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Physician News

New Treatment Options Promising for Hepatitis C Virus

MONDAY, July 28, 2014 (HealthDay News) -- For patients with hepatitis C virus genotype 1, promising new treatment options may be available, according to two studies published online July 28 in The Lancet.

Michael Manns, M.D., from the Hannover Medical School in Germany, and colleagues conducted a phase 3, multicohort study at 116 sites in 18 countries to examine all-oral therapy with daclatasvir plus asunaprevir in patients with hepatitis C virus genotype 1b infection. Participants included 307 treatment-naive patients, 205 non-responders, and 235 intolerant, ineligible, or intolerant and ineligible patients. The researchers observed a sustained virological response with daclatasvir plus asunaprevir in 90 percent of patients in the treatment-naive cohort, 82 percent in the non-responder cohort, and in 82 percent of the ineligible, intolerant, or ineligible and intolerant cohort.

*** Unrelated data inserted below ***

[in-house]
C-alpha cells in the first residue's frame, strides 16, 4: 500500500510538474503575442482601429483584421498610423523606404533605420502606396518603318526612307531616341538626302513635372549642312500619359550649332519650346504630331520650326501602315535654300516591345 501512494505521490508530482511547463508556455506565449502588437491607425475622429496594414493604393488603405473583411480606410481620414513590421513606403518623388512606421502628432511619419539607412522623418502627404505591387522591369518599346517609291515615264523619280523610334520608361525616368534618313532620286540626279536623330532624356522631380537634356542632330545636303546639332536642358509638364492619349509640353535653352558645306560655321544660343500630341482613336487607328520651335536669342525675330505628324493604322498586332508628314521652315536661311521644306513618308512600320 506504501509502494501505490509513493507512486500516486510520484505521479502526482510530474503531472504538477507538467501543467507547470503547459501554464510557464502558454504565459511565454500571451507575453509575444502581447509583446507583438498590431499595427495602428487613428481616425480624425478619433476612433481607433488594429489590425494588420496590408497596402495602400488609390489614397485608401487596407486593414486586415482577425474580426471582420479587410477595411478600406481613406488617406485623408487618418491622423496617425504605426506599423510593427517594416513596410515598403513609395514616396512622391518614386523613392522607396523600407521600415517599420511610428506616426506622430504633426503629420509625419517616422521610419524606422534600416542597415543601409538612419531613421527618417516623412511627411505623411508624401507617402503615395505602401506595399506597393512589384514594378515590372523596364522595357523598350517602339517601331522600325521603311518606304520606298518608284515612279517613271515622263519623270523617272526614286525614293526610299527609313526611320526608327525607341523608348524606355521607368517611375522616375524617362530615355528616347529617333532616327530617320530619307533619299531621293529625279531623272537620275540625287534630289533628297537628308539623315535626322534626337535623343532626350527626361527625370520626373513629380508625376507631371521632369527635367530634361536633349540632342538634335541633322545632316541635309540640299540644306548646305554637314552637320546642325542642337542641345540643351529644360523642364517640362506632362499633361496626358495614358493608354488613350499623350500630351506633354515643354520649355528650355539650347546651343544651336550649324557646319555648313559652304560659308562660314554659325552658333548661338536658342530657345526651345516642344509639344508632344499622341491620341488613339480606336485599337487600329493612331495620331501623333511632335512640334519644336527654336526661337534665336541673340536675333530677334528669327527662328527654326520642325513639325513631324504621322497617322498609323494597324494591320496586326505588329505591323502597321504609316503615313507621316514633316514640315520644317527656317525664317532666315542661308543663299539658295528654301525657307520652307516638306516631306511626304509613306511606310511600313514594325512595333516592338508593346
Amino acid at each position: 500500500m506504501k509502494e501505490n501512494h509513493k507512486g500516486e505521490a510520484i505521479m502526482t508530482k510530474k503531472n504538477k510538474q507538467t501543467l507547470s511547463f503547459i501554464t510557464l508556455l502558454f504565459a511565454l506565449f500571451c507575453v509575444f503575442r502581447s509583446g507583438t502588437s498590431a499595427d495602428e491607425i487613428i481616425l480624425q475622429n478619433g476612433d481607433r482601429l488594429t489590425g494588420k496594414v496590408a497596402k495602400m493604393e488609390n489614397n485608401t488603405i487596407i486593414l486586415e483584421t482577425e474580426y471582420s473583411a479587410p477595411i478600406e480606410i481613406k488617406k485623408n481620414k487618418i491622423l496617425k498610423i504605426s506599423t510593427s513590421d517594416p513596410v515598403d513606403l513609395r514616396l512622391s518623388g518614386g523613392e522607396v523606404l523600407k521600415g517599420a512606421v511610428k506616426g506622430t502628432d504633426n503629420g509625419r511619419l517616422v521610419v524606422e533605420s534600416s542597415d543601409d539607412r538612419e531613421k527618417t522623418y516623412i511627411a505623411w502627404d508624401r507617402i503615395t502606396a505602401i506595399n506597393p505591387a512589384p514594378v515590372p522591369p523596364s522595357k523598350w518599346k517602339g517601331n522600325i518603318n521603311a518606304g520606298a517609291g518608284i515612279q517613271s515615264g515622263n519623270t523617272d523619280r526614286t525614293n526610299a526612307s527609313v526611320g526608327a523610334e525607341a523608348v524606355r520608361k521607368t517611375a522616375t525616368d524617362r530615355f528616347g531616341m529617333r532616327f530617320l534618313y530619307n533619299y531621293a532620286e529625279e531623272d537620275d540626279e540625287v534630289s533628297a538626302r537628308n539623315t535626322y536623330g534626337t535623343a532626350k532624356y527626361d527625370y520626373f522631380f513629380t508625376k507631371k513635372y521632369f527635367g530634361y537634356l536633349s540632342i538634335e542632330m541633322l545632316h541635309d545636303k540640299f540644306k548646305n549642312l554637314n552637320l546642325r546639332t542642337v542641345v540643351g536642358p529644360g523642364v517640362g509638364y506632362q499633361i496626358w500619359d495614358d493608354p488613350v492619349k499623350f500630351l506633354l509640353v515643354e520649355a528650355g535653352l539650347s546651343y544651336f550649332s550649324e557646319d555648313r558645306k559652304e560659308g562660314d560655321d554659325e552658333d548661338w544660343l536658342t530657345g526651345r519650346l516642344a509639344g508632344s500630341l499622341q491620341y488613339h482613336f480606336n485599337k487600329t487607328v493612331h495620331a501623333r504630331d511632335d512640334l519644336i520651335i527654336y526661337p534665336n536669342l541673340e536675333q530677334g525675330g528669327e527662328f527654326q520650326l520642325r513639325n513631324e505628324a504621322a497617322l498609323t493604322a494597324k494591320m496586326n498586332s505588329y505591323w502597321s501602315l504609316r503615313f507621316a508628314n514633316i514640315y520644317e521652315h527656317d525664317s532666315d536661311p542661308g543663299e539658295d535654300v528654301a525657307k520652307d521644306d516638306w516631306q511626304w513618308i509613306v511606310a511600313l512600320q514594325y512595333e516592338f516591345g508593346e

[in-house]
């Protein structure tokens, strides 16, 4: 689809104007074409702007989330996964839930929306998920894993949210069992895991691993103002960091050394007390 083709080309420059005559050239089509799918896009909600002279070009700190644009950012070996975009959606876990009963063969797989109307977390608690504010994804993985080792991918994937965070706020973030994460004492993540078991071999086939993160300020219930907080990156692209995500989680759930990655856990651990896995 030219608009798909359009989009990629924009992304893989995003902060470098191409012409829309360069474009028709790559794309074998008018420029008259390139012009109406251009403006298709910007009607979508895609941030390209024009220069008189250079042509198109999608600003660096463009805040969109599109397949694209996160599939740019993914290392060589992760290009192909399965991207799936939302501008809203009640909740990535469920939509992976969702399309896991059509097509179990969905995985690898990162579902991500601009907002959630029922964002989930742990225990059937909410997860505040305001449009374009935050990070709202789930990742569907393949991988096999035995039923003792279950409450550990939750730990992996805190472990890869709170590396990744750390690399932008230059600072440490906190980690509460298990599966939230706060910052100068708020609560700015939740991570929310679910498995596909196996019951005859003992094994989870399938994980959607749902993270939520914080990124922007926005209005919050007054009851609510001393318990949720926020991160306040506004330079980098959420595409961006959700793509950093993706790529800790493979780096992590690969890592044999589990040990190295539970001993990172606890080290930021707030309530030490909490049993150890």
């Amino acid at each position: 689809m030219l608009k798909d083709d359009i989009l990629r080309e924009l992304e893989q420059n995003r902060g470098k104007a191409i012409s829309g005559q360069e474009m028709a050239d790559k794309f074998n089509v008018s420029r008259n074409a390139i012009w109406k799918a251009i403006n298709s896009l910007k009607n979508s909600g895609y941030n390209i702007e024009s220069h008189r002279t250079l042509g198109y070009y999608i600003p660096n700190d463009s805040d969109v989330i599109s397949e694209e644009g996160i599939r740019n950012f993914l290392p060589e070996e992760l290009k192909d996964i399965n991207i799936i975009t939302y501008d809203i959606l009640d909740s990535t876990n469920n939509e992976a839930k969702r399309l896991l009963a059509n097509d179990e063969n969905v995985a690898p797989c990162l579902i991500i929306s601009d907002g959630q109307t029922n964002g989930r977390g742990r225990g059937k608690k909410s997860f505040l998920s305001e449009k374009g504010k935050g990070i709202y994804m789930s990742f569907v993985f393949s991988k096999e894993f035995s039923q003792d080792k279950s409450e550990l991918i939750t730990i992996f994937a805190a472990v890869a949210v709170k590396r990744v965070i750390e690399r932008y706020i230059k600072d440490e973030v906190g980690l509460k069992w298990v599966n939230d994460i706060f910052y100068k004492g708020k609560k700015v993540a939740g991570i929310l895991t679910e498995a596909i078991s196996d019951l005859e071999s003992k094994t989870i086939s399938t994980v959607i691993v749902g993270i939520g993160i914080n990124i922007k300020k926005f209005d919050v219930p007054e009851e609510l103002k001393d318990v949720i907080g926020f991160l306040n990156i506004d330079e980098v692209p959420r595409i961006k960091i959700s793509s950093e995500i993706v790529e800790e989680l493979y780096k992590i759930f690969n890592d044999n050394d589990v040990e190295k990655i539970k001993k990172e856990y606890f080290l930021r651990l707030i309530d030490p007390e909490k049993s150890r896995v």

Eric Lawitz, M.D., from the University of Texas Health Science Center in San Antonio, and colleagues examined the efficacy of combined simeprevir and sofosbuvir in patients with hepatitis C virus genotype 1 who were non-responders to peginterferon and ribavirin or were treatment-naive. Participants were randomized to receive simeprevir and sofosbuvir for 24 weeks with (cohort 1; 80 patients) or without ribavirin (cohort 2; 87 patients). The researchers found that 90 percent of cohort 1 and 94 percent of cohort 2 achieved sustained virological response 12 weeks after stopping treatment. In the pooled groups, the most common adverse events were fatigue, headache, and nausea.

"Combined simeprevir and sofosbuvir was efficacious and well tolerated," Lawitz and colleagues write.

The first study was funded by Bristol-Myers Squibb, the manufacturer of daclatasvir and asunaprevir. The second study was funded by Janssen, the manufacturer of sofosbuvir.

Abstract - Manns
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Abstract - Lawitz
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Editorial (subscription or payment may be required)

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